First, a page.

IndyCar fans are owed an explanation as to why Bernard was sacked (Don’t hold your breath, it isn’t coming). IndyCar and IMS have been all but silent while this has transpired; it lends to the perception if not the reality that the fans really aren’t their concern. I imagine sponsors such as Izod, Verizon, and Apex Brazil would like to know why he’s gone. In these economic times, will sponsors be willing to re-up with what appears to be an unstable series? Promoters are probably wondering why Bernard is gone and wondering if the schedule he developed is going to change now that it has been announced. Will promoters and tracks continue to want to work with an unstable series? No doubt NBC and ESPN, who Bernard just finished negotiating new deals with, would like to know what’s going on. IndyCar has been in a somewhat uncertain state for years but now it is worse. The state of the series is bad and no amount of insistence from certain elements of IndyCar fans, teams, and the series itself can hide it. All is NOT well. The series is not going to attract new teams and new sponsors (or keep sponsors when it’s time to re-up) if the series isn’t stable. American sports car racing may be about to get its act together and if it does, it could seriously eat away at IndyCar’s fan base. A request to the leadership of the ALMS and Grand Am: please look at the way IndyCar reunified and learn from their mistakes. It will be tragic if sports car racing goes down the same road that IndyCar has gone.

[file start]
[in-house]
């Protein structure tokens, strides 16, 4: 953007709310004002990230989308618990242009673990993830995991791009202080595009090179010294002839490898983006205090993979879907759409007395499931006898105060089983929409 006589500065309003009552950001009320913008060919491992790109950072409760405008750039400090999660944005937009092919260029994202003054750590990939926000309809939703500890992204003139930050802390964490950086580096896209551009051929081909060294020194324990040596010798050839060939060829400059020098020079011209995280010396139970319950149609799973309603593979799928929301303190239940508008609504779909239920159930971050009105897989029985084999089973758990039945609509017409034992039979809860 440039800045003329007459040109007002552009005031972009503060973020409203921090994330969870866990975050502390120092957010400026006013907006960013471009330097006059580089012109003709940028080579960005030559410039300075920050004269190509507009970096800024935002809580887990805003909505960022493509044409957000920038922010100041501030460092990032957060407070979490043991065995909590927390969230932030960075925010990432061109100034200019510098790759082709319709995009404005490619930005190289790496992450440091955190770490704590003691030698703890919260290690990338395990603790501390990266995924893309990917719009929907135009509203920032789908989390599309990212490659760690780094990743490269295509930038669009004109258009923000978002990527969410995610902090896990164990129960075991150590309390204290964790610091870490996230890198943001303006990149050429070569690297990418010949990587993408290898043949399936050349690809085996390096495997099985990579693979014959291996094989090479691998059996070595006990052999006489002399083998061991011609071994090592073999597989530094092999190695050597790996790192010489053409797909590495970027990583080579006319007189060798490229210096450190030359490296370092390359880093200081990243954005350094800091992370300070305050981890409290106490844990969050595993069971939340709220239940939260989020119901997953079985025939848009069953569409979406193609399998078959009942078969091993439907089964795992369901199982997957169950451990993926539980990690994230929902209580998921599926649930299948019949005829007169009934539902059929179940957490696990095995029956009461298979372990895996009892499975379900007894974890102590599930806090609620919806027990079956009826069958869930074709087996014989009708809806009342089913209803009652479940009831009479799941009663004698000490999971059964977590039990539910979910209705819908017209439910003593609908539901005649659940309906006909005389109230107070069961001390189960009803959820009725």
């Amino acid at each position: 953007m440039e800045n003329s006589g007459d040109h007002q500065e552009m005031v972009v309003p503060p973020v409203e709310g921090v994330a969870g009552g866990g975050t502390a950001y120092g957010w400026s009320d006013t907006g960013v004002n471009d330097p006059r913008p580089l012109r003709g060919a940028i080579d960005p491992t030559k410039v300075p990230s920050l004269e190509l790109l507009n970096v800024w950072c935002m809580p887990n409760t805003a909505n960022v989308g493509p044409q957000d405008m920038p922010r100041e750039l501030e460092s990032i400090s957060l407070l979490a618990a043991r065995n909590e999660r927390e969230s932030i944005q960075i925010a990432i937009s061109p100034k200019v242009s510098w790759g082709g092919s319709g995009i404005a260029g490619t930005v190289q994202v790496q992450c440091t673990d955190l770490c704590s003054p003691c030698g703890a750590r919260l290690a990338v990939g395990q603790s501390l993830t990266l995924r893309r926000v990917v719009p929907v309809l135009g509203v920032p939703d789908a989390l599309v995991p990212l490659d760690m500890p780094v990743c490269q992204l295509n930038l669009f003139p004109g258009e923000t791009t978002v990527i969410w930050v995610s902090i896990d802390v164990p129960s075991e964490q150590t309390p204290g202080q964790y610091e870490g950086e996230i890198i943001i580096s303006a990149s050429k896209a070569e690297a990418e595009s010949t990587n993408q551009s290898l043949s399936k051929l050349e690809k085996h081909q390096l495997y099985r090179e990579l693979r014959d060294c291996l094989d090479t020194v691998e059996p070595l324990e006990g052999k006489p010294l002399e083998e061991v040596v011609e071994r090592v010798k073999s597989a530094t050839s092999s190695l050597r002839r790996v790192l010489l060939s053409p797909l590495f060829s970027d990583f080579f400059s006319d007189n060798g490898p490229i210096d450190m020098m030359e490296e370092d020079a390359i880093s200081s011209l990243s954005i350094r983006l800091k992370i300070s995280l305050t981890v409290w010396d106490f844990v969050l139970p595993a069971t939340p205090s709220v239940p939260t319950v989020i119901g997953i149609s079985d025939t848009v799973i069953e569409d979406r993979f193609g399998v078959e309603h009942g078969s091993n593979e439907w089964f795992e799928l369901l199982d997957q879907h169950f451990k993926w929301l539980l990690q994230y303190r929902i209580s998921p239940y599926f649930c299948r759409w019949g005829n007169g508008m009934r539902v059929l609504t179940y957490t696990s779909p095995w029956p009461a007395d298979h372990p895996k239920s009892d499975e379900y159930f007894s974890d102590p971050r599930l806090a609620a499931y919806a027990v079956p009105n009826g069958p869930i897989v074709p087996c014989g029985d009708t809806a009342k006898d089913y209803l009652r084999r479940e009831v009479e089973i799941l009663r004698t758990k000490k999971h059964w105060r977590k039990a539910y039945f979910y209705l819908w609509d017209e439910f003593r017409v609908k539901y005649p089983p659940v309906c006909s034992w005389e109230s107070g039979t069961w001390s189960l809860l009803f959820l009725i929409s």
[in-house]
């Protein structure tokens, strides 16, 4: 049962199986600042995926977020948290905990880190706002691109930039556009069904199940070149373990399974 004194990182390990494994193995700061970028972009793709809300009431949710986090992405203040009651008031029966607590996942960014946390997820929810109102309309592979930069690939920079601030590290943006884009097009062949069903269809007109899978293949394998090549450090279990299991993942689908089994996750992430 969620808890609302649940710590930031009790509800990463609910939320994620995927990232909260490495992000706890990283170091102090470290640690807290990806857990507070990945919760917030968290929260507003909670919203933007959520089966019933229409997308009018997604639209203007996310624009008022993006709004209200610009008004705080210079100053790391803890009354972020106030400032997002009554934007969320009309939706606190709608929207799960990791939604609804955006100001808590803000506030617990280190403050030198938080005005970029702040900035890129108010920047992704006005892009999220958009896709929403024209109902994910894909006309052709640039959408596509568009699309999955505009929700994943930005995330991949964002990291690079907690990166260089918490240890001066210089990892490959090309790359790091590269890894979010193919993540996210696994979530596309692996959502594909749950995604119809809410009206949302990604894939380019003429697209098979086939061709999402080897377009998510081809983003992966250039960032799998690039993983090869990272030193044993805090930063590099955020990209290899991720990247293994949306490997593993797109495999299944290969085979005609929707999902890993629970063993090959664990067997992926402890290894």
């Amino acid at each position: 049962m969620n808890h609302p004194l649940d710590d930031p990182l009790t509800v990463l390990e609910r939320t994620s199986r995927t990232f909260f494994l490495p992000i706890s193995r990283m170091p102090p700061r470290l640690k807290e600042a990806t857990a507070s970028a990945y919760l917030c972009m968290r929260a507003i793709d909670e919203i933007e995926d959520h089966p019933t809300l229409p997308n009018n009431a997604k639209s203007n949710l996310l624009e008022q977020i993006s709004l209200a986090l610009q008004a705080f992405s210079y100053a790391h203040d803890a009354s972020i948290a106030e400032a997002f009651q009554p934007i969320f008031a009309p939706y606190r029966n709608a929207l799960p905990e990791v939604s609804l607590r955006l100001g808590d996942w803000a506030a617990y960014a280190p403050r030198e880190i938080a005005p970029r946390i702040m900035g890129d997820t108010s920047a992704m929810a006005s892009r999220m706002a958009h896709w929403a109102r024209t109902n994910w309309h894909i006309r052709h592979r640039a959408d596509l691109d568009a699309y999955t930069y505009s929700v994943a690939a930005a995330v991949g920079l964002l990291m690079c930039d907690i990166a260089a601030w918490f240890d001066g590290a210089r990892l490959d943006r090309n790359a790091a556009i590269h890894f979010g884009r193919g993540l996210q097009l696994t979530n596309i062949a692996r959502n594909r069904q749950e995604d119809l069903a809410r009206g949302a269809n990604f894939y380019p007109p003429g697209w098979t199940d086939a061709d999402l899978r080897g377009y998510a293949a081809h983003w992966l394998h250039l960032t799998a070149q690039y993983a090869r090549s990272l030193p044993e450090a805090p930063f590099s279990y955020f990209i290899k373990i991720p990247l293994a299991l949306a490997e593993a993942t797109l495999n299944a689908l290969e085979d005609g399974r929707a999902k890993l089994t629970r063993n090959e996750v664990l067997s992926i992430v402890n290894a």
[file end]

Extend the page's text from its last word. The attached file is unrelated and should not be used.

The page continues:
I honestly don’t know if I will continue being an IndyCar fan. I’ve endured years of team owners who were sometimes the series owners caring about no one but themselves. I’ve endured years of unsteady series leadership. I endured the split and the all of the venom and enmity that came with it. This, however, may have been the straw that broke the camel’s back. My heart says stay but my head says go. The racing has improved so much over the last few seasons but now the series just can’t seem to cure itself of its self destructive tendencies. Team Positivity is insistent that I’ll be back but at this point I really don’t know. I suspect my decision will be made by what IndyCar does now and the decisions that make in the coming months. I know this much, though – IndyCar needs to show me why I should stay. If they hire a CEO that continues to respect the fans, I’m willing to stay. If they hire a CEO that returns the series to kissing the team owner’s bottoms, I’m gone. I’m a long time fan who is close to walking out the door and I don’t think the powers that be at 16th/Georgetown care. IndyCar, it’s up to you; convince me that I should remain an IndyCar fan.